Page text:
So yeah, those are rough numbers. But there wasn't enough income to take on any more debt other than the 50% equity. So we did one project every other year, essentially. We had to let our cash reserves built back up before we took on our next project. And then we started taking on partners, and leveraging our partners. That's why syndication is so great, because you're really leveraging the contacts and knowledge, everything, of the general partner team.
Slocomb Reed: That makes a lot of sense. Without the ability to refinance because of the debt to income ratios for those properties, of the DSCR ratios, you've still been able to amass a lot of equity, and put yourself in a position where you can now get it deployed for much better cash on cash return ROI. That makes sense. You said you used to have a management company. What are you all doing for management right now?
Alan Neely: In Houston, we try to stick with one property management company. We look for very large property management companies, with 5,000 or 10,000 units under management in that market. And it's just very high-quality management companies. They do the property management, and --
Elena Neely: Renovations as well.
Alan Neely: Yeah, most of them do the renovations as well. They oversee the renovations. And one that we own in Tomball, Texas, it's called the Bridgewater Apartments, the property management company is also overseeing the renovations. And at the same time they're doing ours, they are also doing roughly 2,000 units, so they're really getting competitive pricing on the painting contracts, the granite countertops, the new cabinet doors, flooring, everything. We get really competitive pricing by just piling on with a property management company when they get pricing on 2,000 units.
Slocomb Reed: That makes a lot of sense. And with your portfolio currently in Seattle, what are you doing?
Elena Neely: Well, we're finishing it off, managing it ourselves. I am the one doing the tenants placements and any requests. And right, now that eight units probably takes more of our time than managing the big portfolio in Texas.
Alan Neely: I think it truly does. We're involved in somewhere around 5,000 units in Texas, and our eightplex that we self manage takes a whole lot more time. Now it's a five year old building, but --
Elena Neely: It's a newer building, yeah.
Slocomb Reed: And hiring third party management for a property that small tends to be expensive, all things considered. Are there any technology platforms that you're using to help you manage right now?
Elena Neely: Yes, we use Buildium just for the tenants portal, and that's been very helpful, because for the newer construction building all of our tenants mostly work in the IT industry. So it's kind of a given. They want to use a portal; they don't have checks, or anything like that. So we use that. And it's a great location, so we always had higher-quality tenants, working in the IT industries, or working in [unintelligible 00:11:12.04] medical hospitals. So it's been relatively easy to manage, but it's still time-consuming.
Slocomb Reed: Moving back to talking about your Texas investments, the multifamily, particularly where you all are general partners... You're involved, you said, in a lot of investor relations. Let me ask, how is it that you're handling your communication with your limited partners on those deals?
Alan Neely: We rely heavily on Cashflow Portal. We used to use another portal, which we didn't like, and our general partners - we all decided, the ones that were general partners, to migrate all of our data into the Cashflow Portal. As a GP, it has gotten so much nicer. And as a limited partner, the people that have migrated to Cashflow Portal, everything is right there in one place. It's easy for us. We can look at our own investments, we can communicate with our investors easily... The support is phenomenal. Perry Zing, the owner Cashflow Portal just built a phenomenal, easy to use software. We can't say enough good things about it.
Elena Neely: And we even had an opportunity to do some investor education through the Cashflow Portal. We did the webinars on it, and it's also great to continue updating our investors.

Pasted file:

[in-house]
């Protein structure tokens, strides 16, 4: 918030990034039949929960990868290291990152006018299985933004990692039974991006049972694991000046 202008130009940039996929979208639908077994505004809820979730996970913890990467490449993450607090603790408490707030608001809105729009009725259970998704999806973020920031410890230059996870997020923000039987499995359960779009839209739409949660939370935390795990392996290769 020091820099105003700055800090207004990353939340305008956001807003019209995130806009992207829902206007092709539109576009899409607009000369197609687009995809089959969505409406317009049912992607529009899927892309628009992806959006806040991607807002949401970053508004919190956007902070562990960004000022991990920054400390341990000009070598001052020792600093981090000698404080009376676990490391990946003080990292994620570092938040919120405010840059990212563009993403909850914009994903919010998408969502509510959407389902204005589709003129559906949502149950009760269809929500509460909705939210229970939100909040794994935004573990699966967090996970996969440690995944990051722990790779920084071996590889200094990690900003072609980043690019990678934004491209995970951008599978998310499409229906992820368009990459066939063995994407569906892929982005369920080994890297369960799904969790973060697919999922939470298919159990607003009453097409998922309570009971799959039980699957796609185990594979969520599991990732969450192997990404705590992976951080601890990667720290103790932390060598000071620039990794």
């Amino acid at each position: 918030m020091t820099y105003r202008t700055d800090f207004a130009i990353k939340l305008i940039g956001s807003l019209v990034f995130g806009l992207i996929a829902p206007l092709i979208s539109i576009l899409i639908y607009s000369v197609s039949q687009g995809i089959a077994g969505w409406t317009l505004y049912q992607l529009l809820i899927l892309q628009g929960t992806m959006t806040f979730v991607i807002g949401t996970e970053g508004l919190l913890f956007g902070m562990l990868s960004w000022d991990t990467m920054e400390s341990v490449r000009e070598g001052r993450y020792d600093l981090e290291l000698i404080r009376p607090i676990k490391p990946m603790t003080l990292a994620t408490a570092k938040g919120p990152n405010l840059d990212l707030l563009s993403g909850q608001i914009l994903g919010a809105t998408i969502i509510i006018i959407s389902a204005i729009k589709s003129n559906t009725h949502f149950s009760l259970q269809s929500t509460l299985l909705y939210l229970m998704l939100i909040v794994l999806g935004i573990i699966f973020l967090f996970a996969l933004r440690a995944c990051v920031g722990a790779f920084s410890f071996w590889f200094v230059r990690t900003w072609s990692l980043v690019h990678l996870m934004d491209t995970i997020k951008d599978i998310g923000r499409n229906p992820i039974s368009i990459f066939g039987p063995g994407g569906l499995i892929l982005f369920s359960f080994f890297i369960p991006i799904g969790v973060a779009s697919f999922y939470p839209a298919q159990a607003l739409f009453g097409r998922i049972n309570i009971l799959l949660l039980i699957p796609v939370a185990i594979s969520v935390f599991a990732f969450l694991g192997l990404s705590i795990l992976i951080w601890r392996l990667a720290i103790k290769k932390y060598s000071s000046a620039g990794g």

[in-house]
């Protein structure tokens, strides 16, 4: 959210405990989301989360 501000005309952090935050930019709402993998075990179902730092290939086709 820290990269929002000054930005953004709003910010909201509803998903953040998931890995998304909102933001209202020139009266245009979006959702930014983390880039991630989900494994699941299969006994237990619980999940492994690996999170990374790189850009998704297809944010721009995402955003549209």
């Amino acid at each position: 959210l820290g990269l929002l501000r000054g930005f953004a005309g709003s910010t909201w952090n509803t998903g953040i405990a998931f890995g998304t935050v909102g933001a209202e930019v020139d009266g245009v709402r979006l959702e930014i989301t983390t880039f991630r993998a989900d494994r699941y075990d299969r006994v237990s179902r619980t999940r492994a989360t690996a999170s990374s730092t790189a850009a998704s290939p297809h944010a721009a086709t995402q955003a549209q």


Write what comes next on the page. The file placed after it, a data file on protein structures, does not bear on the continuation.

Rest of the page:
Slocomb Reed: The limited partners that we interview with Best Ever all talk about the value of consistent communication when it comes to their investments. That makes a lot of sense. How involved are you currently with acquisitions for new multifamily projects?
Alan Neely: We have our little select neighborhoods that we're looking in; we don't look at a whole city or a sub-market. We have it down to a couple block radius of where we really want to find deals. And then we share with general partners whenever an apartment comes up in that little neighborhood. We'll have our general partners that live in the area, that will ultimately be the asset manager, they'll go look at the property and give their feedback, and then we decide as a team whether or not to continue.
Elena Neely: Yes, being limited partners and general partners now in quite a few projects, we really focus down to which areas, what year of construction, how many units, and what type of properties. So now we're really focusing and targeting that specific area. Because in the syndications there is so many markets, there's so many types, there's so many opportunities, but we really choose to really focus on what we decided would be the best fit for our investors and our portfolio.
Alan Neely: It's places where we already know we have a quality property management team there. We know there's explosive growth going on, because we visit those areas frequently... So we don't look at all of Texas, and look at South Carolina, and look at Florida. We hyper-focus on certain neighborhoods and certain tertiary markets in Texas.
Slocomb Reed: And that's because of the operational efficiencies of being able to continue using the same management companies you're already with, along with the fact that you're already seeing results in those areas because of the properties that you already have.
Alan Neely: Yes. Correct.
Slocomb Reed: That makes sense. And it also makes sense as a way to continue investing conservatively in a time with some intriguing economic volatility, if it can be called that. Coming out of the first quarter of 2023 right now, what has changed about - not necessarily the deals that you're looking at, but the way that you're analyzing them, by comparison to the acquisitions that you were doing in the past?
Alan Neely: Ultimately, I call it a financial engine; it still has to run. You can't choke it off with debt. The debt markets - it's expensive to borrow money relatively to where it used to be, and the price of the asset has to come down to justify the increased interest rates. So if it's not a deal, we just don't buy it. We don't set goals that we have to buy 1,000 units this year, or anything like that. We just look for solid deals that make sense. We're not out there trying to 10x ourselves in a year. We don't want to lose money. And on the deals over general partners with, we're extremely conservative.